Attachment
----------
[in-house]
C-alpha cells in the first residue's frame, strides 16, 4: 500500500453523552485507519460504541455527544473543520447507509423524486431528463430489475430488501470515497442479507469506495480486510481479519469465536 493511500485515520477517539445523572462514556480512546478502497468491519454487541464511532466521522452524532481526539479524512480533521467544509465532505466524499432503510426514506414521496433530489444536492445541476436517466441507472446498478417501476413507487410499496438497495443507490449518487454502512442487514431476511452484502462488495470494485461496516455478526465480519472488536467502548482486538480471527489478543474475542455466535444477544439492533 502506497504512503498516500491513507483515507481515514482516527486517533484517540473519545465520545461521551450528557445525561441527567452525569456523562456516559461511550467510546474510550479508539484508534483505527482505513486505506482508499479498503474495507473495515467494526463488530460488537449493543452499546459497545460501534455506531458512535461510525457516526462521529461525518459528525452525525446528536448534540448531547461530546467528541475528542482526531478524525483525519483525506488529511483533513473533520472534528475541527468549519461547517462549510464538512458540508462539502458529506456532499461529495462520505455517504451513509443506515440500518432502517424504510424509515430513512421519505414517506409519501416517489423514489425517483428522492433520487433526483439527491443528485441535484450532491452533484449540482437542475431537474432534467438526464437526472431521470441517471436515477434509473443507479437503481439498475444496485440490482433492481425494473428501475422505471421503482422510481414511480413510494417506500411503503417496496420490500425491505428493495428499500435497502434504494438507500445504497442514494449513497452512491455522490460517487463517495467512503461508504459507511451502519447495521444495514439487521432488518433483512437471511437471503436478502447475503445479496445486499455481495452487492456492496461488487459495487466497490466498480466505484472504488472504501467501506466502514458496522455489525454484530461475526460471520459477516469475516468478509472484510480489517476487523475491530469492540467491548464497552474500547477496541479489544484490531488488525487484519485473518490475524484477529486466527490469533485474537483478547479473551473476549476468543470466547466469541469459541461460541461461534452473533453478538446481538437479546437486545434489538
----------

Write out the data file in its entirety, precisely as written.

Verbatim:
[in-house]
C-alpha cells in the first residue's frame, strides 16, 4: 500500500453523552485507519460504541455527544473543520447507509423524486431528463430489475430488501470515497442479507469506495480486510481479519469465536 493511500485515520477517539445523572462514556480512546478502497468491519454487541464511532466521522452524532481526539479524512480533521467544509465532505466524499432503510426514506414521496433530489444536492445541476436517466441507472446498478417501476413507487410499496438497495443507490449518487454502512442487514431476511452484502462488495470494485461496516455478526465480519472488536467502548482486538480471527489478543474475542455466535444477544439492533 502506497504512503498516500491513507483515507481515514482516527486517533484517540473519545465520545461521551450528557445525561441527567452525569456523562456516559461511550467510546474510550479508539484508534483505527482505513486505506482508499479498503474495507473495515467494526463488530460488537449493543452499546459497545460501534455506531458512535461510525457516526462521529461525518459528525452525525446528536448534540448531547461530546467528541475528542482526531478524525483525519483525506488529511483533513473533520472534528475541527468549519461547517462549510464538512458540508462539502458529506456532499461529495462520505455517504451513509443506515440500518432502517424504510424509515430513512421519505414517506409519501416517489423514489425517483428522492433520487433526483439527491443528485441535484450532491452533484449540482437542475431537474432534467438526464437526472431521470441517471436515477434509473443507479437503481439498475444496485440490482433492481425494473428501475422505471421503482422510481414511480413510494417506500411503503417496496420490500425491505428493495428499500435497502434504494438507500445504497442514494449513497452512491455522490460517487463517495467512503461508504459507511451502519447495521444495514439487521432488518433483512437471511437471503436478502447475503445479496445486499455481495452487492456492496461488487459495487466497490466498480466505484472504488472504501467501506466502514458496522455489525454484530461475526460471520459477516469475516468478509472484510480489517476487523475491530469492540467491548464497552474500547477496541479489544484490531488488525487484519485473518490475524484477529486466527490469533485474537483478547479473551473476549476468543470466547466469541469459541461460541461461534452473533453478538446481538437479546437486545434489538